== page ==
Sunday, January 18, 2004

Step away kid, ya bodderin' me.

Actor W.C. Fields on 8th Street in Newhall, in front of his home, c. 1935.

Oy. I watch too many films. Two weeks into 2004 and a blog I started with the intention of documenting my viewing habits is already eight movies behind.
Better start bailing the blog boat before the celluloid waters creep over these internet eyes and I sink to the bottom of the media ocean.
Didn't strain that metaphor at all.
I didn't.
Don't look at me like that. Stop it.
Alright, I'm crying.
Are you happy now?

Here's the first.

small screen - january 2004 - starred!

Having never seen any Fields before, I wasn't too sure what to expect. GODDAMN, but this mutha was VICIOUS! Lord knows that was Fields' stock in trade; his misanthropy schtick was the cornerstone of his act, but I wasn't expecting someone THIS rude. He attempts to wrestle piggy banks away from little girls and angrily cuffs women in the head. In short, he gets away with shit you'd get booted off the stage for today. He plays his character unlovable, repugnant, belligerant and selfish; but it's so believable and gross that you can't help but root for the sorry bastard. He's a helluva anti-hero.

Six by Fields is a sextet of shorts (about twenty minutes a pop) from the early 1930's (his complete sound work from the period) including his first film, a mostly unremarkable silent from 1915.

By and large, they're all enjoyable. The highlights are his "job" films; The Dentist, The Pharmacist, The Golf Specialist and The Barber Shop. These job stories follow Carl Barks' Donald Duck approach to character: plunk your vainglorious gasbag lead into a professional setting then let the gags write themselves. The slapstick here is sadistic, fiendish and delectable; Fields is unflappable and the scripts veer wildly into dada. In The Pharmacist, Fields' dejected and hungry daughter eats the family parakeet; in The Dentist, Fields lifts a woman out of the chair with a pair of pliers attached to her molars and then proceeds to carry her around in a yank and pull hump that mimics rough coitus. Shades of Dario Fo or Ionesco, seemed t'me.

There is one especially offbeat short included to challenge the more adventurous of you out there. That Fatal Glass of Beer veers SO deeply into absurdity that it toys with incomprehensibility. Ostensibly a Gold Rush style parody, TFGOB instead satires Prohibition style paranoia, theatrical parlez of the day and... well, who knows what. The jokes are dated and then some. One of the running gags has Fields opening up his cabin's front door into the tundra and intoning in a wattle-rattling growl, "And it ain't a fit night out... for maaaaaan or beast." Then somebody throws a handful of fake snow in his face. They repeat this gag, no joke, at least NINE times. What we're meant to make of this, I don't know.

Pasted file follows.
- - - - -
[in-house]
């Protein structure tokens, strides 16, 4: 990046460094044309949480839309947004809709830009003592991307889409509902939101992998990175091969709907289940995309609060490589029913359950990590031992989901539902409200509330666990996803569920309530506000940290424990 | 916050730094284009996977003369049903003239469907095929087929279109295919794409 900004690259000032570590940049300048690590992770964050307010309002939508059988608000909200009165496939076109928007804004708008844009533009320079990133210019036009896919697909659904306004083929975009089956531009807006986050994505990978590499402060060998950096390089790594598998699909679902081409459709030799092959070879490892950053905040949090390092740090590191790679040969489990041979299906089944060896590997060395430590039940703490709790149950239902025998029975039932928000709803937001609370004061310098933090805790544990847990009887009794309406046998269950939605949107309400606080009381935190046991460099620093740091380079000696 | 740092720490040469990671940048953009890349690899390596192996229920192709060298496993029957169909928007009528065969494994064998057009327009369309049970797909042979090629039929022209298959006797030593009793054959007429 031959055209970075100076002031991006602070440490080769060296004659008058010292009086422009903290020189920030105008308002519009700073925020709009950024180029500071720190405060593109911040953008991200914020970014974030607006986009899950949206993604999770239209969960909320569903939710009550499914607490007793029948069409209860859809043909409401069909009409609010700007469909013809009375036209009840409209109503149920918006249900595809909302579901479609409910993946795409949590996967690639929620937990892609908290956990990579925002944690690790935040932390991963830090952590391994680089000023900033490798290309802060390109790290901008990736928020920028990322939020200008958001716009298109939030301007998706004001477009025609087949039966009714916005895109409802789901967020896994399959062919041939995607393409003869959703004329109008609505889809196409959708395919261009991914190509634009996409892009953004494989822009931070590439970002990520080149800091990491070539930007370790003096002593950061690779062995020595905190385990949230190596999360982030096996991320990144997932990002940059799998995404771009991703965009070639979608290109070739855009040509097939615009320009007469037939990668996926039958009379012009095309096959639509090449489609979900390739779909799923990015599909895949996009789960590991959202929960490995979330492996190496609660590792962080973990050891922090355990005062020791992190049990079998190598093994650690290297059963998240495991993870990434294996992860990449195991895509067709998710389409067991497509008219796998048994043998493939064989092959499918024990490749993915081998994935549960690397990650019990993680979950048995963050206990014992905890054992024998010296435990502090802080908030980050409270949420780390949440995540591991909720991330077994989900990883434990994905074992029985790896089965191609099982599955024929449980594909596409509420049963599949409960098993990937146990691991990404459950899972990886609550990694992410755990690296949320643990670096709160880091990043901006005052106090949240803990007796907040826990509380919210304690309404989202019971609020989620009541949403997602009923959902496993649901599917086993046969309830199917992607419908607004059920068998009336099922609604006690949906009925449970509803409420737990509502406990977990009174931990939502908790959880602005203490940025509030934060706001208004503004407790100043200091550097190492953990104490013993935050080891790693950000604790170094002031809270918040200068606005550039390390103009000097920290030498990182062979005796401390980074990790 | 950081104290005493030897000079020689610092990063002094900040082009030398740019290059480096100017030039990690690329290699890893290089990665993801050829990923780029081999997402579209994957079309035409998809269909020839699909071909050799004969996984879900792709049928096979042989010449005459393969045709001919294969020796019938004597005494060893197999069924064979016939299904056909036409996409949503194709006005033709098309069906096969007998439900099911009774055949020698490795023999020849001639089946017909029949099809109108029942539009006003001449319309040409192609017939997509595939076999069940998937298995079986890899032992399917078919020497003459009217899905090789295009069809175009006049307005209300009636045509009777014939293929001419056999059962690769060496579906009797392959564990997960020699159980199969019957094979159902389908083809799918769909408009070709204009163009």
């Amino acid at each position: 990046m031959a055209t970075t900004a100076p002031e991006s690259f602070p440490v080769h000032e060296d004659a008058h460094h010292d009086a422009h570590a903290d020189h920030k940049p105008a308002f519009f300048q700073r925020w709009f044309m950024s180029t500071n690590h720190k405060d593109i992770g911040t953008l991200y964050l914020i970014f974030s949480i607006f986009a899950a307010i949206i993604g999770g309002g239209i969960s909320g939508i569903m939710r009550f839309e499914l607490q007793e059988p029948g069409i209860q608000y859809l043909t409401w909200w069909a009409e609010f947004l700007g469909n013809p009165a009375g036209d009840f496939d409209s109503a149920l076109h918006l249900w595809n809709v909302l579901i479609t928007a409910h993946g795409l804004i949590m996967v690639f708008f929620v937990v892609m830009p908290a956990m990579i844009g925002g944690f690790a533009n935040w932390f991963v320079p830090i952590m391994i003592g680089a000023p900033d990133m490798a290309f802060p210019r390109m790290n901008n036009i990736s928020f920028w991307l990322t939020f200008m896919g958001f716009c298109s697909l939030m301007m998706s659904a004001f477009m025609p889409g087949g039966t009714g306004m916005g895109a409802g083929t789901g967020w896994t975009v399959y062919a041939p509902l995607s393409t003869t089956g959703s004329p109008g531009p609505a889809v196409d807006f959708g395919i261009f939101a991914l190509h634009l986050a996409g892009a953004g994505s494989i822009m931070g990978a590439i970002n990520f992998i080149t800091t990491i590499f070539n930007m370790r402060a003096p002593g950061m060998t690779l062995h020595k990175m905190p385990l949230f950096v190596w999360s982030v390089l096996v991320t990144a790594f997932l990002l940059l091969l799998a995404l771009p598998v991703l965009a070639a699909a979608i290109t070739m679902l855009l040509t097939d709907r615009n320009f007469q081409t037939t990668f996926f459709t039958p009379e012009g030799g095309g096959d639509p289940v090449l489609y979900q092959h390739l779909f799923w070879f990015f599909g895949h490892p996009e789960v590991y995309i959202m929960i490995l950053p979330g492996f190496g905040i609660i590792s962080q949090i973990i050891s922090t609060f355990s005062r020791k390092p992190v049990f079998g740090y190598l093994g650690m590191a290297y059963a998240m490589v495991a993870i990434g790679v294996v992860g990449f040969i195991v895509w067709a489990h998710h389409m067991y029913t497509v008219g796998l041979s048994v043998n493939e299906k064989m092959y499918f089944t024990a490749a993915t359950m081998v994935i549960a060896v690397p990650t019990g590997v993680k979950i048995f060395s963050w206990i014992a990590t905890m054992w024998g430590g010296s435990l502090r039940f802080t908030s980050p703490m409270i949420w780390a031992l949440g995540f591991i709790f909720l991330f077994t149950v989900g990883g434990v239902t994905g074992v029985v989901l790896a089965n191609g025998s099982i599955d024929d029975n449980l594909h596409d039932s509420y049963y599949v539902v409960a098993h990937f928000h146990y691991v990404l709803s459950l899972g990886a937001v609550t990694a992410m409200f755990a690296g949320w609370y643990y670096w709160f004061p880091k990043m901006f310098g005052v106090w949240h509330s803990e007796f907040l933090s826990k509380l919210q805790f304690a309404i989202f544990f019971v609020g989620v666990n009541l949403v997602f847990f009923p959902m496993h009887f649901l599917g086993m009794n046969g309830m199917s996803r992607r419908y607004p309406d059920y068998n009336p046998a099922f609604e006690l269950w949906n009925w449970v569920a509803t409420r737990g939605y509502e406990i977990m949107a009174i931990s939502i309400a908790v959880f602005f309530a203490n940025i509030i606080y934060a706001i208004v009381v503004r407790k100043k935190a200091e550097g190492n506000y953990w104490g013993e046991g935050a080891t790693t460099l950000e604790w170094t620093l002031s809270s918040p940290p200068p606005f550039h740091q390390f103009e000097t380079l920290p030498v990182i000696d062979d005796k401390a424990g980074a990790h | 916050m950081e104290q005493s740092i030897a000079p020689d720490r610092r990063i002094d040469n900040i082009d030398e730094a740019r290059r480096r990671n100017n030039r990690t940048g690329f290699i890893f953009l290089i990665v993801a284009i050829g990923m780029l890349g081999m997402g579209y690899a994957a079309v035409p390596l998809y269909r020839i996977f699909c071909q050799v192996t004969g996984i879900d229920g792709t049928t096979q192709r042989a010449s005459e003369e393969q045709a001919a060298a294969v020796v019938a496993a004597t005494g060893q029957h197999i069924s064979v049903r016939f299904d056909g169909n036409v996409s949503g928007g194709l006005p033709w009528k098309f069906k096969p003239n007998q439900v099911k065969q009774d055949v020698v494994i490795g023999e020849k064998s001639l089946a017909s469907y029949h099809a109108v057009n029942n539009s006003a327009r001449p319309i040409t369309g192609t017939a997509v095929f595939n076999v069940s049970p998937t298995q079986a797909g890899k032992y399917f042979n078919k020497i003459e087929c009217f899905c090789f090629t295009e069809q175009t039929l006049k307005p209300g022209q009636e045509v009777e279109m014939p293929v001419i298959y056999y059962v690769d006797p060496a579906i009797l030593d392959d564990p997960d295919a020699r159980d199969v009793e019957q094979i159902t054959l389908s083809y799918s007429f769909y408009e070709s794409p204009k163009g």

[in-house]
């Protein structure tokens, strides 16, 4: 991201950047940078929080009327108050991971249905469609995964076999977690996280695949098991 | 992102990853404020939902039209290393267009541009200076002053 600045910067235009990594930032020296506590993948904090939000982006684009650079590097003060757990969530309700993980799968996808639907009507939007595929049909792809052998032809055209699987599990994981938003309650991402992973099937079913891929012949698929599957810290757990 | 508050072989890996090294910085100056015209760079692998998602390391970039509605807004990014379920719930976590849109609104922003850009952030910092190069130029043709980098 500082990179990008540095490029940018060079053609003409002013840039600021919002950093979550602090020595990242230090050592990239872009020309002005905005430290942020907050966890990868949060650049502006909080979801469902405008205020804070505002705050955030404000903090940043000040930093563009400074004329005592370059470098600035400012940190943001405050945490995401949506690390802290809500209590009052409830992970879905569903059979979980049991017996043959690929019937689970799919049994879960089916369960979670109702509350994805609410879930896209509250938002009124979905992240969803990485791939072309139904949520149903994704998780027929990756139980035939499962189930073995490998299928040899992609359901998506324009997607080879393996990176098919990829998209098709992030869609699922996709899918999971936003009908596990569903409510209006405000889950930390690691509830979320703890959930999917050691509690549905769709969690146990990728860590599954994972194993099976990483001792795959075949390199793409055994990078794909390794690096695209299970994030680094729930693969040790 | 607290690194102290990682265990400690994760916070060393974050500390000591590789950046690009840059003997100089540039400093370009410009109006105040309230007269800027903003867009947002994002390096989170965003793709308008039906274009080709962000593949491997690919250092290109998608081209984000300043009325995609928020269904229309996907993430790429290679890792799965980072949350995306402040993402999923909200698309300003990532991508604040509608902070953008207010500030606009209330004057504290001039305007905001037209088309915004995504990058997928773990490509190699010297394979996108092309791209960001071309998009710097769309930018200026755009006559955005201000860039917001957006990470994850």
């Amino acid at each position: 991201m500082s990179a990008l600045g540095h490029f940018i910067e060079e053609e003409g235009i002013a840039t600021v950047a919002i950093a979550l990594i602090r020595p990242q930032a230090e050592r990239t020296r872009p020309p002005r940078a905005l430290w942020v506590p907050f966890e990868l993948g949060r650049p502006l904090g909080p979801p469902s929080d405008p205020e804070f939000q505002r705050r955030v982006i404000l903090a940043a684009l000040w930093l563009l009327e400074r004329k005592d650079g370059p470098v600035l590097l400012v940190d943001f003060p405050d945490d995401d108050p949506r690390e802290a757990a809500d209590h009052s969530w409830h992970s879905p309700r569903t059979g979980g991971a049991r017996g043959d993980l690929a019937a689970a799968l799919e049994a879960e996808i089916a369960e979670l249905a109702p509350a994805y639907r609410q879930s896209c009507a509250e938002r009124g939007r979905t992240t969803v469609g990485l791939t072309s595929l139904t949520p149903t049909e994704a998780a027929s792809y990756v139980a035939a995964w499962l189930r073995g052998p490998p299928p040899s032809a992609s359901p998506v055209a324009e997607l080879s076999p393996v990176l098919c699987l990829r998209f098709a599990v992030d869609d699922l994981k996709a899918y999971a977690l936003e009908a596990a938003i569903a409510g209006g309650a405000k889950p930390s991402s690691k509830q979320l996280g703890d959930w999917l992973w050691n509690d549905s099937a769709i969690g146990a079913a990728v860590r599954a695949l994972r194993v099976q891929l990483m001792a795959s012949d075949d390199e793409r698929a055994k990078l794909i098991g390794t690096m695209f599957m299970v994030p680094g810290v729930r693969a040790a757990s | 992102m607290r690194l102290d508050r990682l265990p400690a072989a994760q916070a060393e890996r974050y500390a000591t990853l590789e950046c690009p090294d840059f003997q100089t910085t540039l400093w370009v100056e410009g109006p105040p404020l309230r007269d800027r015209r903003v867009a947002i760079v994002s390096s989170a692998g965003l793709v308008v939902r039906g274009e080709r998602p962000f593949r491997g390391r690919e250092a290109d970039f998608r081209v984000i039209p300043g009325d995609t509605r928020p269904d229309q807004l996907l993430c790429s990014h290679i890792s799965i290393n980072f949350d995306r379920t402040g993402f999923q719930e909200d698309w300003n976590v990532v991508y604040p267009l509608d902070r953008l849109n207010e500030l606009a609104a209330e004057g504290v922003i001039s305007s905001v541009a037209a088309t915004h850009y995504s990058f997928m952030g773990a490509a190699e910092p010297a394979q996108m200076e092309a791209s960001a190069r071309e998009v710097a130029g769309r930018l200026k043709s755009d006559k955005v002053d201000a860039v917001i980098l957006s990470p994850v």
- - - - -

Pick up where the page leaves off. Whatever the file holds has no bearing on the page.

Which brings us to a necessary caveat: these films employ a visual license and storytelling technique that might as well be alien to an MTV generation viewer. Musical score? Nope. Only one joke every three minutes? Seems that way. Six minute static camera takes? Oh, definitely. These are films that demand patience and an ear for the well turned phrase. The rewards are insight into the film roots of the genre of dark comedy and the exemplary performances of a master at the top of his game. Fields is indeed a one note actor, but that one note cries out FUCK YOU in a basso profundo that echoes down decades in sneering hipster-ese. He's still cool and (based on the evidence here) overdue for a renaissance

This disc is a Criterion issue, which means you're going to get a nice quality picture, a clean transfer and crisp sound. Sadly, no bonuses here; I would've liked to have seen some newsreel footage of Fields in repose with his harem and his whiskey. Shame that. Still and all, great presentation.

Bottom line? Seventy years later, this stuff is still pretty funny. Anybody think Euro Trip will be palatable in 2074? Speaking of which, does that abomination not look like the worst, most exploitative piece of shit to come down from the Hollywood bowels since Stuck on You? Maybe I just picked up a bit of the curmudgeon from the master here, but you gotta believe: "They don't make 'em like that anymore."

One assumes that Fields must have dulled his uglier edge down for his later work (could this shit really have flown in the forties?). Even so, I'm looking forward to seeing more of this guy's work in the near future. Maybe The Bank Dick. I'm finding that there's really not much of his stuff on DVD, though . My Little Chickadee, f'r instance, is VHS only; which is especially stunning if you bear in mind that the only season of the TV adaptation of My Big Fat Greek Wedding _IS_ on DVD. Where's the justice there?

Fields said "Attitude is more important than the past, than education, than money, than circumstances, than what people do or say. It is more important than appearance, giftedness, or skill." That sunovabitch didn't have much more than a BAD attitude and he made it work for him and it's still working. Highly Recommended.


the essay accompanying the disc - A brief biography - Some Pics - The Juggling Dub-C - Runic Symbol and Tarot Card(?) (Wouldn't have thought he'd share a birthday with Mariah Carey... and Alan Moore... and Michael Jordan?) - a few quotes (Please note that this neglects my all time favorite W.C. Fields quote. When asked why he never did drink water, Fields replied "Because fish fuck in it". Now _that's_ classy.)

More coming after football tomorrow. Calling Colts and Eagles. Let's see.